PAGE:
This helical ramp 20 is preferably formed during heading and can be provided with whatever configuration desired. For example, the ramp 20 may be serrated so as to have teeth 24 which point in the same direction as the screw's rotational direction (FIG. 4) or opposite to that rotational direction (FIG. 5). Teeth 24 will, then, increase stripping torque or backout resistance, respectively. A second helical ramp 30 (FIG. 6) may be provided which can have teeth 24 which project in a direction opposite to those of ramp 20 so as to provide both increased strip torque and backout resistance.
In operation, as best shown in FIG. 3, screw 10 attaches a first or bearing panel 26 to a second or tapping panel 28. The first panel 26 may typically be provided with a clearance hole 31 which has a dimension exceeding that of threads 22. As the screw 10 reaches its fully seated position where the material of the second panel 28 would ordinarily strip out, the inner edge 32 is instead brought into engagement with helical ramp 20. As the edge 32 climbs higher on ramp 20, the diameter of the ramp and, accordingly, the magnitude of the stripping torque for the screw, increases. As shown in FIG. 4, helical ramp 20 may be so dimensioned as to engage (and in the case of the toothed ramp), bite into the inner edge of clearance hole 31. This will further increase the value for the strip torque.
By the way of example, the helical ramp preferably has a length equal to one and one-quarter times the thread pitch. One-half of a pitch is preferably within the confines of recess 18 with the remaining three-quarters pitch length extending beyond the recess to form the linkup with thread 22. The minimum height of the helical ramp 20 will be the blank root diameter which approximates the diameter of the root of the thread. The maximum height of the ramp 20 (as measured from the root diameter) will be at least equal to the thread crest height (the thread crest diameter less than the root diameter). Preferably, the ramp has a maximum height which is generally twice that of the thread crest height.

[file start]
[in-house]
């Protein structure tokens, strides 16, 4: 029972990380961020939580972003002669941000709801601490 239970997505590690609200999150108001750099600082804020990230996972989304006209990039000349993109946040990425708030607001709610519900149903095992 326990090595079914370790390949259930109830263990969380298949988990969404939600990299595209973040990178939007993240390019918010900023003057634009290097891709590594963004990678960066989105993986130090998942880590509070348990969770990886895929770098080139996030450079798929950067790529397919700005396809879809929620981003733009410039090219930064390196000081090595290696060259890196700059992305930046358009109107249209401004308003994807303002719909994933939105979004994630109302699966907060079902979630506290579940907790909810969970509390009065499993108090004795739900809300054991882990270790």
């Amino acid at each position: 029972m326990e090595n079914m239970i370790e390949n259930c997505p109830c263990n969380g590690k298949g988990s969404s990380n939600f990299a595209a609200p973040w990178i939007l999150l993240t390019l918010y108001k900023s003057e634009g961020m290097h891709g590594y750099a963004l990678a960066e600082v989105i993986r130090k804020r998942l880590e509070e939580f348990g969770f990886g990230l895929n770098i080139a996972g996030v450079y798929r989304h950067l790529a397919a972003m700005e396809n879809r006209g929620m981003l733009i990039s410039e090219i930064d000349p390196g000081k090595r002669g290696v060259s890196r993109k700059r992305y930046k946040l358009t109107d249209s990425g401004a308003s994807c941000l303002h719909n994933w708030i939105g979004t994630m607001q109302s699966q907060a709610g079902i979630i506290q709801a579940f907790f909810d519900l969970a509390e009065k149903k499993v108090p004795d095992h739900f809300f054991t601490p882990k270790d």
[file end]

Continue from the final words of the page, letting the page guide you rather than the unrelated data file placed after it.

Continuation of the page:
Tests indicate that the screw of the present invention has strip torque values significantly greater than either conventional sheet metal screws or screws provided with a recess beneath the head but, having only a cylindrical unthreaded region instead of the ramp. In fact, this latter screw produces no increased strip torque values over other conventional sheet metal screws. This is not surprising, since this recessed screw is not intended to increase strip torque. In fact, this screw is intended to strip the threads in the tapping panel in order to prevent removal. Such a screw can only be effectively used with specific panel thicknesses. If the two panel thicknesses vary from this specific dimension, the screw will fail to produce the desired anti-removal results or will have a significantly reduced clamp load. The screw of the present invention can, on the other hand, be used with a range of different panel thicknesses.